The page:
By Robert H. Scales and Paul van Riper
Scales and van Riper do correctly point out that peacetime efforts of armies are supposed to give an unfair advantage over the enemy in wartime. They complain that this was not done for modern infantry, as evidenced by (in their opinion) fair infantry combat in Afghanistan.
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I would like to point out several problems in this article:
Is infantry combat in Afghanistan really "fair"? They appear to have very high expectations, for I would count bulletproof vest plates, marksmanship training, indirect fire support and air support in the available quantity already as very unfair.
They appear to have believed in the Revolutions in Military Affairs (RMA) fashion's promises, have observed how RMA largely failed in Iraq and Afghanistan and now they aren't irritated by the failure the slightest bit. Instead, they demand a greater push for RMA (for perfect situational awareness thanks to robotic eyes in the sky). This appears to be a 'little bit' inflexible.
Granted, they also point out movement mistakes (not securing the high ground), but those movement mistakes are a result of the addition of heavy hard body armour.
"Yet as a proportion of total combat deaths, infantry deaths have increased from 71 percent in World War II to 81 percent in wars fought since."
This doesn't seem to be a proper remark because this statistic is dominated by the wars in Korea and Vietnam, not by the two 2000's wars. The infantry's share of losses has in fact dropped to a low recently because the enemies target everyone who's on the road, not just and not primarily infantry. Non-infantry units had to serve as auxiliary infantry and had casualties in those missions as well.
How exactly do these two quotes fit together without a serious dissonance?
Too often defense gurus inside the Beltway still view war as a science project.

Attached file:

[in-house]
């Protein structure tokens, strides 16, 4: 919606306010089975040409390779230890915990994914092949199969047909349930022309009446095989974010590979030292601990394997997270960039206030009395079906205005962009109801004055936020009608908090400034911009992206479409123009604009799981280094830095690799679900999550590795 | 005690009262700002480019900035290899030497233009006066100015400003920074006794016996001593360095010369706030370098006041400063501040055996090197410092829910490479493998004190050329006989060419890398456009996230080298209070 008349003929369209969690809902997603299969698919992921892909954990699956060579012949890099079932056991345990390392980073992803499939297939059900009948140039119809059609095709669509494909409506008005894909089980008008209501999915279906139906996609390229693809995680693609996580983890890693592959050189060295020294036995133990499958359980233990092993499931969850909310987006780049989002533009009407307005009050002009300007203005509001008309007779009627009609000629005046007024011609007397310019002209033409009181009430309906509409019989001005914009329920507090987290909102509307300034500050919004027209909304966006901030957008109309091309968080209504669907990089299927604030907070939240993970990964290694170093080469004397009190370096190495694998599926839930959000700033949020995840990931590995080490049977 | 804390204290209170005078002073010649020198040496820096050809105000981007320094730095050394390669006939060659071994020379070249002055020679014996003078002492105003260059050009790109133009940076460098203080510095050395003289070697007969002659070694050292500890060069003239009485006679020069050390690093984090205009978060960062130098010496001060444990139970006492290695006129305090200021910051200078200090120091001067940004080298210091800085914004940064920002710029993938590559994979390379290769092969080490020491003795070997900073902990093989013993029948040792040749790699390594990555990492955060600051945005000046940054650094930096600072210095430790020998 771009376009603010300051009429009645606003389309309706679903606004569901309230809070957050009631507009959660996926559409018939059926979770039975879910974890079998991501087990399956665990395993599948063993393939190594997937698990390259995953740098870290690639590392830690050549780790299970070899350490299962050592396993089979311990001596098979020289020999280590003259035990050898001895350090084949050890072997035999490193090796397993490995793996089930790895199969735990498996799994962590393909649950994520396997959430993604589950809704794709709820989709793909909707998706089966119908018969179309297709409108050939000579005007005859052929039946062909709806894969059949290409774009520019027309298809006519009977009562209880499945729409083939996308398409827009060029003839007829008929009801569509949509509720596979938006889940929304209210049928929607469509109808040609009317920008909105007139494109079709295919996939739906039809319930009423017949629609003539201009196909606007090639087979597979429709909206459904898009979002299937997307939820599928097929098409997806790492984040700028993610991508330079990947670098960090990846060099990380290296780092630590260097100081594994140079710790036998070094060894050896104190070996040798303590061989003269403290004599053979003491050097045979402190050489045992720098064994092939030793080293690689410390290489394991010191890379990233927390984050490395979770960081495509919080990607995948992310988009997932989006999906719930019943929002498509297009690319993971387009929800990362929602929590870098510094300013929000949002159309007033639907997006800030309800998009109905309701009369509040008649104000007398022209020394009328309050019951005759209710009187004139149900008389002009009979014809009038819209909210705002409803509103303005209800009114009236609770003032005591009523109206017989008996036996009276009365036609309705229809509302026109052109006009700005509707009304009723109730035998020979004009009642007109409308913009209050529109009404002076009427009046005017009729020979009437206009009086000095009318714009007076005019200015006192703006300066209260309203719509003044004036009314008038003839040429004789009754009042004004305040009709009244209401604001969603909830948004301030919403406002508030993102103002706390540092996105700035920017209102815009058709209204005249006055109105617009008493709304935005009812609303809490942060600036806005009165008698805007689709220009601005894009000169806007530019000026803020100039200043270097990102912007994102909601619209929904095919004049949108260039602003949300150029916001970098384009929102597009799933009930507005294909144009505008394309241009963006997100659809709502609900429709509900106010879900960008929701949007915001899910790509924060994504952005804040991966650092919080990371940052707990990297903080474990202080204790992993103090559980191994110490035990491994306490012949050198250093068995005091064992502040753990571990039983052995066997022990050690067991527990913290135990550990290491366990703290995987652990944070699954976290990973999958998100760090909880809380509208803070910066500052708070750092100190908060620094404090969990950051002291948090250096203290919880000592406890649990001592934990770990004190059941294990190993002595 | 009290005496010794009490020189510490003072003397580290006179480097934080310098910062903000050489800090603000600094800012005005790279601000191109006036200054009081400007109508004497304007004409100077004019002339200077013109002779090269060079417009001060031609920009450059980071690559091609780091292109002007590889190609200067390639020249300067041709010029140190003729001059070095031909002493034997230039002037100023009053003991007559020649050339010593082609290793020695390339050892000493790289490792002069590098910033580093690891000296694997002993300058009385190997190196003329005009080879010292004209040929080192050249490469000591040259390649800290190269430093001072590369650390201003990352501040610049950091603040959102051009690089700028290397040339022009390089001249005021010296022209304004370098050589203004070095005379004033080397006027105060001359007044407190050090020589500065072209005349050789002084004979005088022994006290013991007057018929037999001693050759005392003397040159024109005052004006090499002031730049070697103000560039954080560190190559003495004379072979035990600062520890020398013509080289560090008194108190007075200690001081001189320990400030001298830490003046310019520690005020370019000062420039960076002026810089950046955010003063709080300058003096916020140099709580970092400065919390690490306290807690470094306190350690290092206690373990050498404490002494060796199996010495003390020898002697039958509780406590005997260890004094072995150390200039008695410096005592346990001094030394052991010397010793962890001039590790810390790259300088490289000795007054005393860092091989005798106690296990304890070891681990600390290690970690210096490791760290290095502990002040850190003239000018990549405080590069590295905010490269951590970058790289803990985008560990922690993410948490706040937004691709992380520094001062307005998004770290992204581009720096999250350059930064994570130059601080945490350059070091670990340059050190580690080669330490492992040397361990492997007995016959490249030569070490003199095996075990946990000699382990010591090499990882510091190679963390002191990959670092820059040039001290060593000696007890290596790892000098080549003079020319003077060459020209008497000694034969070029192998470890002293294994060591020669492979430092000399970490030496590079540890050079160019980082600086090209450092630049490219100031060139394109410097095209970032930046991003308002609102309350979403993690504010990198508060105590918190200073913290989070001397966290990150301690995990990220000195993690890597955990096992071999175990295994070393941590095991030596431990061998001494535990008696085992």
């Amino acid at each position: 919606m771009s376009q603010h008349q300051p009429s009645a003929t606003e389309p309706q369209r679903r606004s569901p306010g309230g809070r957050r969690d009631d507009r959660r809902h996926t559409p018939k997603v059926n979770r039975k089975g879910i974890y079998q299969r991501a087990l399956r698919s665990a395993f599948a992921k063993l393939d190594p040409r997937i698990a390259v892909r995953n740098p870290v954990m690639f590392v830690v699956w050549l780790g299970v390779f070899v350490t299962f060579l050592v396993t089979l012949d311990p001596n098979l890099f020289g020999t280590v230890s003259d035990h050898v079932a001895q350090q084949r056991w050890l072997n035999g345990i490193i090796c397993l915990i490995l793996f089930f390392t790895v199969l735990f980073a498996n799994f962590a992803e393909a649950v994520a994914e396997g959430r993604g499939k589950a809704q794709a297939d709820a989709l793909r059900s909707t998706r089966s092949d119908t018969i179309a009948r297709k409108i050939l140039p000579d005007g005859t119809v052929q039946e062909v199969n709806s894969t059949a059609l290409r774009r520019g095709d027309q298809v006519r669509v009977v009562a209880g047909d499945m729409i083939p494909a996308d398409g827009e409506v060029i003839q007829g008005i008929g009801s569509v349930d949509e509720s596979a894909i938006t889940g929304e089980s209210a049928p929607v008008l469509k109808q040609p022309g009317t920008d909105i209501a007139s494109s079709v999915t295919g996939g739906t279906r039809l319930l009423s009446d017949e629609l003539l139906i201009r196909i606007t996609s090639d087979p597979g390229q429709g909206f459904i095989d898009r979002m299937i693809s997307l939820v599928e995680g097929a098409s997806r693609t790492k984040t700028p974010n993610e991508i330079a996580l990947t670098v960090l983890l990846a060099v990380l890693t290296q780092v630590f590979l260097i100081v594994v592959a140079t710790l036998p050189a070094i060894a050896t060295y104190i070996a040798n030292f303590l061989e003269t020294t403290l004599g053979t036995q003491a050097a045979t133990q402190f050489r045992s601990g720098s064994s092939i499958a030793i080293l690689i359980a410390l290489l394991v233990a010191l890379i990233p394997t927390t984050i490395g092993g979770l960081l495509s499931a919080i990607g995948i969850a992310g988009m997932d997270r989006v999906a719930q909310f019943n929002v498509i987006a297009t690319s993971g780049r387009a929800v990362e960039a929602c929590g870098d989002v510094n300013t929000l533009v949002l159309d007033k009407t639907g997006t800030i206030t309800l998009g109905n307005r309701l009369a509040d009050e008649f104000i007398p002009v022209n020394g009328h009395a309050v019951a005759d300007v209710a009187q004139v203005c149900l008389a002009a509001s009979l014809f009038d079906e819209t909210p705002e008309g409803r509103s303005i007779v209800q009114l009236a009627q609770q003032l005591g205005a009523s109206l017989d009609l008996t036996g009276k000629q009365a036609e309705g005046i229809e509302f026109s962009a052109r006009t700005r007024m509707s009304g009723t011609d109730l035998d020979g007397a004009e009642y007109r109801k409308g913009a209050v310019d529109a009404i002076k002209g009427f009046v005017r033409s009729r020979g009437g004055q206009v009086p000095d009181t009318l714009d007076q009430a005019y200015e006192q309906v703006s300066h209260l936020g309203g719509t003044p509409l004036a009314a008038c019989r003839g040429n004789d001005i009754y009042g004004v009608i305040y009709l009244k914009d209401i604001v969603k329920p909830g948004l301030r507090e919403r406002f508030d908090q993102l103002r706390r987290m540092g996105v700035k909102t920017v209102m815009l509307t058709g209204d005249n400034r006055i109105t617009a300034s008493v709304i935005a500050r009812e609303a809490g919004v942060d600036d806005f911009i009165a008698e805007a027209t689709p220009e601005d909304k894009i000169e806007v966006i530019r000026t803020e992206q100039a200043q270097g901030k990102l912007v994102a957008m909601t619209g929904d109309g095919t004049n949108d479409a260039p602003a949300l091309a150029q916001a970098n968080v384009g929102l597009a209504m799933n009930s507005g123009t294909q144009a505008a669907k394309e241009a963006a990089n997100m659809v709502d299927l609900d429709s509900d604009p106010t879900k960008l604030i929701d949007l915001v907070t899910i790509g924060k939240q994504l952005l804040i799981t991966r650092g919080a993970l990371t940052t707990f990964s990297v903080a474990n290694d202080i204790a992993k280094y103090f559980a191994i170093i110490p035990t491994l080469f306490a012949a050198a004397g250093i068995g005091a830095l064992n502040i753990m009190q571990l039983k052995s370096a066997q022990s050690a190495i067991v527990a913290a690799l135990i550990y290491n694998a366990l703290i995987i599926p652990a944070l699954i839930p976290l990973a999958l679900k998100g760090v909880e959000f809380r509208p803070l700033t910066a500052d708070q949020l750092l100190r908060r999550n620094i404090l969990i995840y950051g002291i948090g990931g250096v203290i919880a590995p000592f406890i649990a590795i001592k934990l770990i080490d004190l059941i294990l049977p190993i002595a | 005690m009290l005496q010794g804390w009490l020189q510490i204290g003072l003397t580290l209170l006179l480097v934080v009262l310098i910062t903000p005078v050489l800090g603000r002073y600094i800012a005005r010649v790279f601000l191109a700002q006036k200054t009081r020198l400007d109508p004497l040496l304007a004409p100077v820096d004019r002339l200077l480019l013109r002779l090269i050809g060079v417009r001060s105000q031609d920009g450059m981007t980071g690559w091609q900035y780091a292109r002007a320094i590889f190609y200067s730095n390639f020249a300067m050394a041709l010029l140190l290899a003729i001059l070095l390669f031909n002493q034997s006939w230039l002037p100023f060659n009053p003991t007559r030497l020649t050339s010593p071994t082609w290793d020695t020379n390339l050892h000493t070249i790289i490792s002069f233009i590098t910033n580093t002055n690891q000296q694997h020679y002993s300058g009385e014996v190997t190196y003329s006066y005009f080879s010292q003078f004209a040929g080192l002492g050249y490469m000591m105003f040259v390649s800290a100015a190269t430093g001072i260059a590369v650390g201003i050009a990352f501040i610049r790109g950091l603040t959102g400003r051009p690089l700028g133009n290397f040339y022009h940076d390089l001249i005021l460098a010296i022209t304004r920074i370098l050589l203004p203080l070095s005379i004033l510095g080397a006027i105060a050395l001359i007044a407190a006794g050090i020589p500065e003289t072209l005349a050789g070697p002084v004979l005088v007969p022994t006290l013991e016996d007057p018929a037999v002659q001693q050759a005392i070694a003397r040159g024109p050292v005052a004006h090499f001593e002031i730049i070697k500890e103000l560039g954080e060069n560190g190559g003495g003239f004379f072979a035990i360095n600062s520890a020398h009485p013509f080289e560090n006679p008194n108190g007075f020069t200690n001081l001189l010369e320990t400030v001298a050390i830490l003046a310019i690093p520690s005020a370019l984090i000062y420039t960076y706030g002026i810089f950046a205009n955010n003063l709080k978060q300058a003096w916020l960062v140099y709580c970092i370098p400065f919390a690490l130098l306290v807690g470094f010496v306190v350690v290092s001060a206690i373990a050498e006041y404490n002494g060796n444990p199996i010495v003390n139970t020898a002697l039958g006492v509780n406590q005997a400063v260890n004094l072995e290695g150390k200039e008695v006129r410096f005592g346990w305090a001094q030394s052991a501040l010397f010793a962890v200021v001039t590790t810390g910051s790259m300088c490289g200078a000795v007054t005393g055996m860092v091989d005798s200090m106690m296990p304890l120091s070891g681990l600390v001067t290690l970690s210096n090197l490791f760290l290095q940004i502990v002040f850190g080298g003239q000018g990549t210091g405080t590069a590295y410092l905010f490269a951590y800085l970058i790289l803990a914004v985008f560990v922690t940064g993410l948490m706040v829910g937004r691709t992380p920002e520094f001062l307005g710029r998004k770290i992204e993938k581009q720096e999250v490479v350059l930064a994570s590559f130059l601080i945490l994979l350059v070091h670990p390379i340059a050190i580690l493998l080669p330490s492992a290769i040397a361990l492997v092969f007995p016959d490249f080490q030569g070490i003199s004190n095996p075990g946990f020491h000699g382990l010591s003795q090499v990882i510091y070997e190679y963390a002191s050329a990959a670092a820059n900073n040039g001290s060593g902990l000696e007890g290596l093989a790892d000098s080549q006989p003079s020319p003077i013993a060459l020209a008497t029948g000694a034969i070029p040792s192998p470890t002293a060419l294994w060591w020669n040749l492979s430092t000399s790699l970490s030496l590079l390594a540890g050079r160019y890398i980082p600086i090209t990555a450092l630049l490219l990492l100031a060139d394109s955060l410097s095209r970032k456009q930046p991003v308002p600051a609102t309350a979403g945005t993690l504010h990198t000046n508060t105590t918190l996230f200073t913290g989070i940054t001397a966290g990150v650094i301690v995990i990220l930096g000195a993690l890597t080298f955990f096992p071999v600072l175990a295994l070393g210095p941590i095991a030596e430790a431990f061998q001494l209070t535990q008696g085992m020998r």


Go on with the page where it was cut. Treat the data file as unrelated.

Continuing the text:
After nine years of war, no small unit in such peril should ever cede the high ground to the enemy, particularly when unmanned vehicles are capable of monitoring constantly overhead and transmitting clear pictures of the surrounding terrain.
Ortmann to Scales and van Riper: You should not blame technology whores and then propose a high tech fix yourself!
They should be asking why the richest nation on Earth could not have done more to help this small infantry unit spot the enemy ambush from the air and defeat them with overwhelming killing power.
Did they seriously suggest that the U.S. should spend more on the military? The quote certainly sounds as if they blame the civilian world for the infantry's woes. This sounds ridiculous with the incredible spending levels in the background. They should rather blame the dysfunctional procurement system and the military service itself - than the nation.
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Here are my proposals for fixing the problem:
Don't fight stupid, useless wars of choice.
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OK, maybe readers would want to read alternatives just in case
someone really believes the occupation_war_against_the_guys_
the_guys_who actually_attacked_the_U.S._many_years_ago (and
died in the process) is a war of necessity even many years after
they lost power:
Don't red tape them with excessive force protection requirements (armoured vehicles which cannot leave the 'roads', heavy body armour plates, airspace deconfliction).
Don't force them into stupid behaviour (commute to war, predictable patrols).
Re-structure the ground forces if you're in a multi-year fight in order to meet the demand for military police and infantry troops (instead of retaining the peacetime all-round structure).
Re-think the American Way of War, which fared poorly every time it faced infantry-centric forces which were neither trapped on small islands nor composed of elderly and boys. Produce something different than the extreme caricature of this way of war that is known as "RMA".
Think about diversifying infantry into light and heavy again - for combined operations, not for very different battles. The fight for hill and mountain tops was the job of lightly laden light infantry before the 19th century when all infantry became standardized. The skirmishers with their light weapons and no or light armour fought for the hill tops and ridge-lines, the heavy infantry with body armour and large shields advanced in the valley and was sent into the larger fights.
Maybe modern infantry could split up into lightweight and full kit as well to be both superior in firepower+protection and in positioning?